I had always believed and hoped that the hierarchy of the Church could find within itself the spiritual resources and strength to tell the whole truth, to amend and to renew itself. That is why, even though I had repeatedly been asked to do so, I always avoided making statements to the media, even when it would have been my right to do so, in order to defend myself against the calumnies published about me, even by high-ranking prelates of the Roman Curia. But now that the corruption has reached the very top of the Church’s hierarchy, my conscience dictates that I reveal those truths regarding the heart-breaking case of the Archbishop Emeritus of Washington, D.C., Theodore McCarrick ...

And then, just as the first page ends, this:

To dispel suspicions insinuated in several recent articles, I will immediately say that the Apostolic Nuncios in the United States, Gabriel Montalvo and Pietro Sambi, both prematurely deceased, did not fail to inform the Holy See immediately, as soon as they learned of Archbishop McCarrick’s gravely immoral behavior with seminarians and priests. Indeed, according to what Nuncio Pietro Sambi wrote, Father Boniface Ramsey, O.P.’s letter, dated November 22, 2000, was written at the request of the late Nuncio Montalvo. In the letter, Father Ramsey, who had been a professor at the diocesan seminary in Newark from the end of the ’80s until 1996, affirms that there was a recurring rumor in the seminary that the Archbishop "shared his bed with seminarians," inviting five at a time to spend the weekend with him at his beach house.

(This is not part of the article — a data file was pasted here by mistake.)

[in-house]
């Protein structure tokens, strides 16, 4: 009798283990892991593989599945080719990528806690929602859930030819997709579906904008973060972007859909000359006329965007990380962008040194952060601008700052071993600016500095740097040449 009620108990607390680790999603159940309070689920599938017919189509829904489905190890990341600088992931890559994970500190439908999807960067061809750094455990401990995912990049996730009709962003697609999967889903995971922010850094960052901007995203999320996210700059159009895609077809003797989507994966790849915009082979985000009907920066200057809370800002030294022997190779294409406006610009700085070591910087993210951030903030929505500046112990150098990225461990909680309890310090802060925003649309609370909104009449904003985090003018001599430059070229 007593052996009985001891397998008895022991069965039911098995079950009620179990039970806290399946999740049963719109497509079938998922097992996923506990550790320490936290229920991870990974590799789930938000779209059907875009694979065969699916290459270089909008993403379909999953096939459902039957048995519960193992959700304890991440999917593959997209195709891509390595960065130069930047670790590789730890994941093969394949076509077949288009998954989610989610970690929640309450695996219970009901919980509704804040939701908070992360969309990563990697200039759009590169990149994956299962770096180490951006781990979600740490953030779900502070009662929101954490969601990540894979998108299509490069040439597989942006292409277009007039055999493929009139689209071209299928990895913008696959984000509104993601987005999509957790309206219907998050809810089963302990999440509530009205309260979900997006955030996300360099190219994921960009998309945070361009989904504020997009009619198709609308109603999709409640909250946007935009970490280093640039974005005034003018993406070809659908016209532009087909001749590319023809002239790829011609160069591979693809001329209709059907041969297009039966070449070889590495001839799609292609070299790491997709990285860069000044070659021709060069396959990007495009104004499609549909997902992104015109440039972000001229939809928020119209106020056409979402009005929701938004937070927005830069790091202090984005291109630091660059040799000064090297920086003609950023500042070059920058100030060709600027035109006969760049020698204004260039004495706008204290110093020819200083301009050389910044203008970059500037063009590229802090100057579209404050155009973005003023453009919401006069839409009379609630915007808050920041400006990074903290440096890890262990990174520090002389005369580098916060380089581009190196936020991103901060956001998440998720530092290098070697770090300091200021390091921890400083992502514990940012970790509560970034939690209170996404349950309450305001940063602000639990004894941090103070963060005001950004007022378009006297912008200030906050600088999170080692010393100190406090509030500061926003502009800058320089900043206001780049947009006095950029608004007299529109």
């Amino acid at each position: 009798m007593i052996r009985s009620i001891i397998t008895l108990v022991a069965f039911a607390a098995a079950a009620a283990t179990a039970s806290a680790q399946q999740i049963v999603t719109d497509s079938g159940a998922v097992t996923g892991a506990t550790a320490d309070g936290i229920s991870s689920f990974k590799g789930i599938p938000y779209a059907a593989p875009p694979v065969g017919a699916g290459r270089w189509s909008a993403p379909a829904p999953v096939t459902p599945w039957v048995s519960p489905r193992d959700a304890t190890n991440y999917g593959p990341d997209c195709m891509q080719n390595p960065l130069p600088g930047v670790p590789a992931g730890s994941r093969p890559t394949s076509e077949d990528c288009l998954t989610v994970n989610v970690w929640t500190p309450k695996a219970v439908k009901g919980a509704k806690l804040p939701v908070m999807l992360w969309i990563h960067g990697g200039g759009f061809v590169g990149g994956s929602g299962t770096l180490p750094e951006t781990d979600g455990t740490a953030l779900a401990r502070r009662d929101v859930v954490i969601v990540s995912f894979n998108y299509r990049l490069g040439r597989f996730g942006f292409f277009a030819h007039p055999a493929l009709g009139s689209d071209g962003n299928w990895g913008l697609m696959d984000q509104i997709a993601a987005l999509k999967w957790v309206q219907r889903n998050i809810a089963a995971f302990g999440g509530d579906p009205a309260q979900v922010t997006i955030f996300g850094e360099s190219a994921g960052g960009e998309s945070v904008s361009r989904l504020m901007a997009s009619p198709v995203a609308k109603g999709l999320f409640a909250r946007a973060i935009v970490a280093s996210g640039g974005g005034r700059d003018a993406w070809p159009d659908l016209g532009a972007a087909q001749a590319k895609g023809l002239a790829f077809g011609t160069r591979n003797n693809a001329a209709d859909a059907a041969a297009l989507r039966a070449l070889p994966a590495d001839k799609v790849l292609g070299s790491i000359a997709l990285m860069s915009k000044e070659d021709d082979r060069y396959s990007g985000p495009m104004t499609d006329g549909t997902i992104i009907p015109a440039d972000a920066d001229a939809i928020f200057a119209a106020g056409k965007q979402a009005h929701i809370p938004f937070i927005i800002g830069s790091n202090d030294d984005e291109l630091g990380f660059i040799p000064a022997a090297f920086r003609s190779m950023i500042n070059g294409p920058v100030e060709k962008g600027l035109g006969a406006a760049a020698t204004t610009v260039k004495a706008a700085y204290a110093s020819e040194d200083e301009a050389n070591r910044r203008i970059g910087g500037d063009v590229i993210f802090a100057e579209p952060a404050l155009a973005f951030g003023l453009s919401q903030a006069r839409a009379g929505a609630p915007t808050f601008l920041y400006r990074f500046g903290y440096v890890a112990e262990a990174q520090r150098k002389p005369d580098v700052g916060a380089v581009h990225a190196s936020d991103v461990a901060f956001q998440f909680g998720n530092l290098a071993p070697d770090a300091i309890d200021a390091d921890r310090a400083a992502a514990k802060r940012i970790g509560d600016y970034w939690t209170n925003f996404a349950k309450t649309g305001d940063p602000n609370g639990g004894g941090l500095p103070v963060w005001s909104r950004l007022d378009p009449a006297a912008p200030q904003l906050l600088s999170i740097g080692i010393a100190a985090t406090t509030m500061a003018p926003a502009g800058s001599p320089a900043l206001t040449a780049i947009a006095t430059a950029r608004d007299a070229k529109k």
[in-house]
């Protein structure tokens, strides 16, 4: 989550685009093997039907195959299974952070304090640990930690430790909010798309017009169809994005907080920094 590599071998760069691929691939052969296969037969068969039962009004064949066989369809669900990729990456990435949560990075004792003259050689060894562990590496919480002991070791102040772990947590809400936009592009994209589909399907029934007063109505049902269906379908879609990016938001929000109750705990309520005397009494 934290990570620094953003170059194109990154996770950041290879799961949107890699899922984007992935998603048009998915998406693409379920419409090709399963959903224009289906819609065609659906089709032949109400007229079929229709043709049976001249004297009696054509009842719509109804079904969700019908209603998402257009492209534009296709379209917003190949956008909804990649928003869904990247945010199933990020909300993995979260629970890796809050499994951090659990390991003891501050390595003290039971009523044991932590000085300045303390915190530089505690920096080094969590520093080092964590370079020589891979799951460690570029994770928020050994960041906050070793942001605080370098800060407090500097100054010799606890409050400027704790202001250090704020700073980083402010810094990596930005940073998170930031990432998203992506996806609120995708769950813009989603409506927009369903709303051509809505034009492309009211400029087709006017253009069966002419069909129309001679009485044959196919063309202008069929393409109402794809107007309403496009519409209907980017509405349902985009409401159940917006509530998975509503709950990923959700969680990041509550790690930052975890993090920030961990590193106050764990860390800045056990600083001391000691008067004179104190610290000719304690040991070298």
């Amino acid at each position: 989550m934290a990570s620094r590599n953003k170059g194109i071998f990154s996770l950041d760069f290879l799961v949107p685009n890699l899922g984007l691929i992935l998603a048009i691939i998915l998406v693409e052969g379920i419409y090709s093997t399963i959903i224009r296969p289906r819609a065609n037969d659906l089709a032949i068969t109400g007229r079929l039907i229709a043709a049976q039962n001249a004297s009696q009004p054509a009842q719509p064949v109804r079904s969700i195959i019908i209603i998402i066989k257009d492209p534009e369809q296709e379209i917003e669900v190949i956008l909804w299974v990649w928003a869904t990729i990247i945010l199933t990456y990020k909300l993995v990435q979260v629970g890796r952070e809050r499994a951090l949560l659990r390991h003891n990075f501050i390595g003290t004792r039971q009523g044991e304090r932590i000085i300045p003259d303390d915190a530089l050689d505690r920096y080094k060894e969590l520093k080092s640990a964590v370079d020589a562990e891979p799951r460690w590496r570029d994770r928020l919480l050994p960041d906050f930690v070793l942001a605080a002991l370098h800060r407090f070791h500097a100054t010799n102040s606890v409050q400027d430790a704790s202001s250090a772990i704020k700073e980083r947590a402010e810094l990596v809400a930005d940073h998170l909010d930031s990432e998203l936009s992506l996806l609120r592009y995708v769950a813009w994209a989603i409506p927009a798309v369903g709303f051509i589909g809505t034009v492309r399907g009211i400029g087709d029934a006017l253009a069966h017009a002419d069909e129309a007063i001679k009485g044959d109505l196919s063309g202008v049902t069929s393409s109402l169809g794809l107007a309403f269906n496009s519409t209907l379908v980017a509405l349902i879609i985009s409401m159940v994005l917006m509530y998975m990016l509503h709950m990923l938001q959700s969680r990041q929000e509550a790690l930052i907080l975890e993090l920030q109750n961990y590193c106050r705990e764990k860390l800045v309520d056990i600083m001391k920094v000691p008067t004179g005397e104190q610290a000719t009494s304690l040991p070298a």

Now, it begins:

The faithful insistently wonder how it was possible for him to be appointed to Washington, and as Cardinal, and they have every right to know who knew, and who covered up his grave misdeeds. It is therefore my duty to reveal what I know about this, beginning with the Roman Curia.

Yikes:

Pope Francis has repeatedly asked for total transparency in the Church and for bishops and faithful to act with parrhesia. The faithful throughout the world also demand this of him in an exemplary manner. He must honestly state when he first learned about the crimes committed by McCarrick, who abused his authority with seminarians and priests. In any case, the Pope learned about it from me on June 23, 2013 and continued to cover for him.

Oh, my ...